Box Says It Has Over 87,000 Paying Subscribers

Cloud storage provider Box on Tuesday forecast current-quarter below analysts’ estimates, clouding a strong second-quarter beat and sending its shares down nearly 4 percent in extended trading.

The company said the absence of a head for its Europe, the Middle East and Africa region took a toll on its operations.

“We were doing a search (for a new head of EMEA) for a number of months throughout the first half of the year,” Chief Executive Officer Aaron Levie said, adding that it affected Box’s ability to run its business smoothly.

The company named Chris Baker as the head of the region earlier this month.

The company expects an adjusted loss of 7 cents to 8 cents per share for the third quarter which analysts’ estimate a loss of 6 cents per share.

“We expect to have a non-GAAP profitability quarter in financial year 2019,” Levie told Reuters, adding that Box is currently in the best position it has ever been competitively.

Earlier this month, rival Dropbox Inc forecast third-quarter above Wall Street estimates, with the online storage firm earning more from a higher number of paying subscribers.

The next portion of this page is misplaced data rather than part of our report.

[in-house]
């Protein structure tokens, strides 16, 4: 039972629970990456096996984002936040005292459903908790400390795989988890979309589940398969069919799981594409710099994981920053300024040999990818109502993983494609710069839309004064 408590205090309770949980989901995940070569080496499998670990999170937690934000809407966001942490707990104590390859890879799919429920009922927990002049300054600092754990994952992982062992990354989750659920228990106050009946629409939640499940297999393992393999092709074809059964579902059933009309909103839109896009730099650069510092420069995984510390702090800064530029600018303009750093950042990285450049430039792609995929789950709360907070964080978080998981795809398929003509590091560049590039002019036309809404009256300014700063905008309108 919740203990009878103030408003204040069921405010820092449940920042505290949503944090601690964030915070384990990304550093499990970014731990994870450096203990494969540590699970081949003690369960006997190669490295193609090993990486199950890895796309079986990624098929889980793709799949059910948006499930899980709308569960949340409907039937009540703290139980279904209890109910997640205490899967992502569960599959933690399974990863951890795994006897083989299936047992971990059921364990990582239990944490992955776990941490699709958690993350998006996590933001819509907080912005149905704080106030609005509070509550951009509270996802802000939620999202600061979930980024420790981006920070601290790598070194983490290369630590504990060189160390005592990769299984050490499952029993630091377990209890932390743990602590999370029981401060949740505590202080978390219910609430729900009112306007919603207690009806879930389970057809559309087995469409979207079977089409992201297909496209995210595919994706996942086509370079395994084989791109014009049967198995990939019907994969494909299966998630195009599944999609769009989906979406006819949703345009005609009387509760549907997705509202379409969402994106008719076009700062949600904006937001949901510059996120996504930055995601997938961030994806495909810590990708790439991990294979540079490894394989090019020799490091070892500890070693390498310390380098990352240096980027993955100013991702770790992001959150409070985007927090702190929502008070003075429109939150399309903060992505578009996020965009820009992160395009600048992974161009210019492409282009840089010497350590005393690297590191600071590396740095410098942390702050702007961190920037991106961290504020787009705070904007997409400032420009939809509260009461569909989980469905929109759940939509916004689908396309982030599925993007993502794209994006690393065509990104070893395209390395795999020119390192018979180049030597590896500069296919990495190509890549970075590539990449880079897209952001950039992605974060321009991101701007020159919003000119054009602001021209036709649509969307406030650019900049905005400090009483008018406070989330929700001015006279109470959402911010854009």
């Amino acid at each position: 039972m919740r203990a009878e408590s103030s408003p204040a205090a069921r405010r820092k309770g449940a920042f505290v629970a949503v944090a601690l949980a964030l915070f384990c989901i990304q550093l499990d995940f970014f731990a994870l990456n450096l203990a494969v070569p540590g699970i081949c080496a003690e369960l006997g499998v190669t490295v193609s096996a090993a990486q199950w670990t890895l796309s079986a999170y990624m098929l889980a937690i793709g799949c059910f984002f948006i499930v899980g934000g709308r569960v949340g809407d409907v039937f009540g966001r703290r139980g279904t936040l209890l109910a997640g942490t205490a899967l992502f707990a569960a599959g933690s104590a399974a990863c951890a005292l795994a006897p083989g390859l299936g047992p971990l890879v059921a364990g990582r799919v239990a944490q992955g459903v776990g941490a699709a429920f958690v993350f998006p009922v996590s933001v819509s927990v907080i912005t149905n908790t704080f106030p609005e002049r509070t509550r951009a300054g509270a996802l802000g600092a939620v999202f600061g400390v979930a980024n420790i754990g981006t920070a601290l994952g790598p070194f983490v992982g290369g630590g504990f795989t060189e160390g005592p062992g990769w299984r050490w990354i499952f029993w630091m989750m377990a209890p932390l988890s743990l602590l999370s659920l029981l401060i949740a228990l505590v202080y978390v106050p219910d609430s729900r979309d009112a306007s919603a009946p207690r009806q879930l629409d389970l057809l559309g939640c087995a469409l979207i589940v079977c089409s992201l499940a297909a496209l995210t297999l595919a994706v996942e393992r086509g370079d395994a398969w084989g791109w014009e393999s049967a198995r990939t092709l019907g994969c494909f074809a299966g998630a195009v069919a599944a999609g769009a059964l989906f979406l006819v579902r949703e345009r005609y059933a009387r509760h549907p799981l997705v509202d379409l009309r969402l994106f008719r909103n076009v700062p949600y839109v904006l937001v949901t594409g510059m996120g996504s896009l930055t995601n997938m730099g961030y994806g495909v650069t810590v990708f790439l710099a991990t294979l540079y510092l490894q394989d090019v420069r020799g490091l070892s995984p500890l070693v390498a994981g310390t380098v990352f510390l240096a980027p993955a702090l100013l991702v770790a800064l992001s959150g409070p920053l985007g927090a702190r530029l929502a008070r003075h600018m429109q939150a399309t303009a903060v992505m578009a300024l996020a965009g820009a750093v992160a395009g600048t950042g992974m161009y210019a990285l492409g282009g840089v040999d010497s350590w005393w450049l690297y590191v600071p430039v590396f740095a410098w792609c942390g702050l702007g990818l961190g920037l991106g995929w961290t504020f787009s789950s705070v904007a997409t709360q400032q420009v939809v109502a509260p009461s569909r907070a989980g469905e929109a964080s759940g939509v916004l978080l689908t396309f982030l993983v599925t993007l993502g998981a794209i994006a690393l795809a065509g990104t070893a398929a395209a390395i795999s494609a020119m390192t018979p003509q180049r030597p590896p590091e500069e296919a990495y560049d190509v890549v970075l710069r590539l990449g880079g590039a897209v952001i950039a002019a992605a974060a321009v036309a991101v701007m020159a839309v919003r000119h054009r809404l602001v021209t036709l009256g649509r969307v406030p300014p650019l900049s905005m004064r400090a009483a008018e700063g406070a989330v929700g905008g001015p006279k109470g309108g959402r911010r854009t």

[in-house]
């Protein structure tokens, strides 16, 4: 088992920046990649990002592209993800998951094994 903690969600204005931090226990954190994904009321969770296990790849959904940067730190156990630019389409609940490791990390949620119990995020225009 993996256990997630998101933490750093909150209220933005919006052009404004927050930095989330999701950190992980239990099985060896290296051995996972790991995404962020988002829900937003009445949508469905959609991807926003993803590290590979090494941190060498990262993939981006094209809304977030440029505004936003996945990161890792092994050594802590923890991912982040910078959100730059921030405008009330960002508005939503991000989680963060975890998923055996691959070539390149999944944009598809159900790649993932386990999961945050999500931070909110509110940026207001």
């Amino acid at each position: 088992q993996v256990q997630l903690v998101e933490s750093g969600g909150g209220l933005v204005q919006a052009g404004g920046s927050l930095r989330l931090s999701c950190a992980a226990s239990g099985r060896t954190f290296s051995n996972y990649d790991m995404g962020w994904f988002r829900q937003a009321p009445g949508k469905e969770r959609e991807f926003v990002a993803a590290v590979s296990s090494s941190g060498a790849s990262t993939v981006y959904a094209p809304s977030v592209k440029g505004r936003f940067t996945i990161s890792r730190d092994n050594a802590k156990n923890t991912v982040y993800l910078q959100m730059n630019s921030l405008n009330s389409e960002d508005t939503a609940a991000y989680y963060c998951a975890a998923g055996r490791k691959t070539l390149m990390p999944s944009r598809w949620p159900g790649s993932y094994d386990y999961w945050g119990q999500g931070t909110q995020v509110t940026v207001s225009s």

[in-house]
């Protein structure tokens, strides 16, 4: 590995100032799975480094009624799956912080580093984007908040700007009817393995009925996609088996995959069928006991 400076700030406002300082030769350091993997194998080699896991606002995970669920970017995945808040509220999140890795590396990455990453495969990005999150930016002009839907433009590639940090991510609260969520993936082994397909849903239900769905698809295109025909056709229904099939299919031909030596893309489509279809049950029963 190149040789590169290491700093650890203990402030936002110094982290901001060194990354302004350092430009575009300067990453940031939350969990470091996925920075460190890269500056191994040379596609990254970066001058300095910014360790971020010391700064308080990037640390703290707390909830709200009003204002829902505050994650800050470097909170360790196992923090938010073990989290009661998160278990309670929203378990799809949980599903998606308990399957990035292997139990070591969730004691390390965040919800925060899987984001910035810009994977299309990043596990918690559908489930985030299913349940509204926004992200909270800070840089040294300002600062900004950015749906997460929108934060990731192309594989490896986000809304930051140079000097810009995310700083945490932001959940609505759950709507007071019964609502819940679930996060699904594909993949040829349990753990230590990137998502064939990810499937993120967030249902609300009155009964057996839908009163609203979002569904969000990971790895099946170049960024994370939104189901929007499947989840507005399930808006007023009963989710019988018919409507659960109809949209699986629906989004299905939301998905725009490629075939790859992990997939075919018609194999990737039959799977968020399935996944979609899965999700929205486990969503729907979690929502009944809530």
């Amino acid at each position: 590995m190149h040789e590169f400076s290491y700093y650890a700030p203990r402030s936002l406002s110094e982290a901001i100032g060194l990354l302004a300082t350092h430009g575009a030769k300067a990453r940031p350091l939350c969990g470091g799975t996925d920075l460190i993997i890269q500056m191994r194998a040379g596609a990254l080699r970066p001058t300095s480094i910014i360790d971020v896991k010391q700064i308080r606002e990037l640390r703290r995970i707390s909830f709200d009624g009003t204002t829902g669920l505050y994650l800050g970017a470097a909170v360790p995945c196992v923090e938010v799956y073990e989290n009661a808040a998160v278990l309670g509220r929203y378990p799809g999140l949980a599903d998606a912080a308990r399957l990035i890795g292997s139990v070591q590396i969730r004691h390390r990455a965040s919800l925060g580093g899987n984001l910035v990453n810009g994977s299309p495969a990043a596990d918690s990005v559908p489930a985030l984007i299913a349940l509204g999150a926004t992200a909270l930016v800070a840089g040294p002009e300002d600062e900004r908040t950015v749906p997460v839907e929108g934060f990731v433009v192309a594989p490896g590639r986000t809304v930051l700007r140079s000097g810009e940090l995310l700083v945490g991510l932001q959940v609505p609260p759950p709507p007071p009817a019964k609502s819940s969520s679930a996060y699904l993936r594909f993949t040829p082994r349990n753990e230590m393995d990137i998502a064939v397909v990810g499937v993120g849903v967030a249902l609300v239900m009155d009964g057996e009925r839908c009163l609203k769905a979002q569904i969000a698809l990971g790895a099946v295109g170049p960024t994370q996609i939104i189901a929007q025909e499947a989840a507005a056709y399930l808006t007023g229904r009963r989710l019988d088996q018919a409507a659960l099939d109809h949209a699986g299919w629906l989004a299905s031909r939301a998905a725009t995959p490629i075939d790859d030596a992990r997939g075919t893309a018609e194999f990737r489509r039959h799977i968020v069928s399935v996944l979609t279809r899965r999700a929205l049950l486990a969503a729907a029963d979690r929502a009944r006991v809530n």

For the full-year 2019, Box forecast an adjusted loss of between 16 cents and 18 cents per share, while analysts, on average, were expecting a loss of 18 cents per share.

Box also raised the lower end of its full-year 2019 revenue forecast to $606 million (roughly Rs. 4,200 crores) from $603 million, keeping the higher end at $608 million.

The company, which also competes with Microsoft Corp’s OneDrive and Google’s Drive, had more than 87,000 paying customers in the quarter, up from 85,000 in the previous quarter.

Box’s second-quarter revenue topped Wall Street estimates, despite a rise in costs that the company has been incurring to attract new customers.

Net loss narrowed to $38.1 million, or 27 cents per share, in the second-quarter ended July 31 from $39.3 million, or 30 cents per share, a year earlier.

Excluding items, Box reported a loss of 5 cents per share, while analysts were expecting a loss of 6 cents per share.

Revenue rose 20.6 percent to $148.2 million, above estimates of $146.5 million.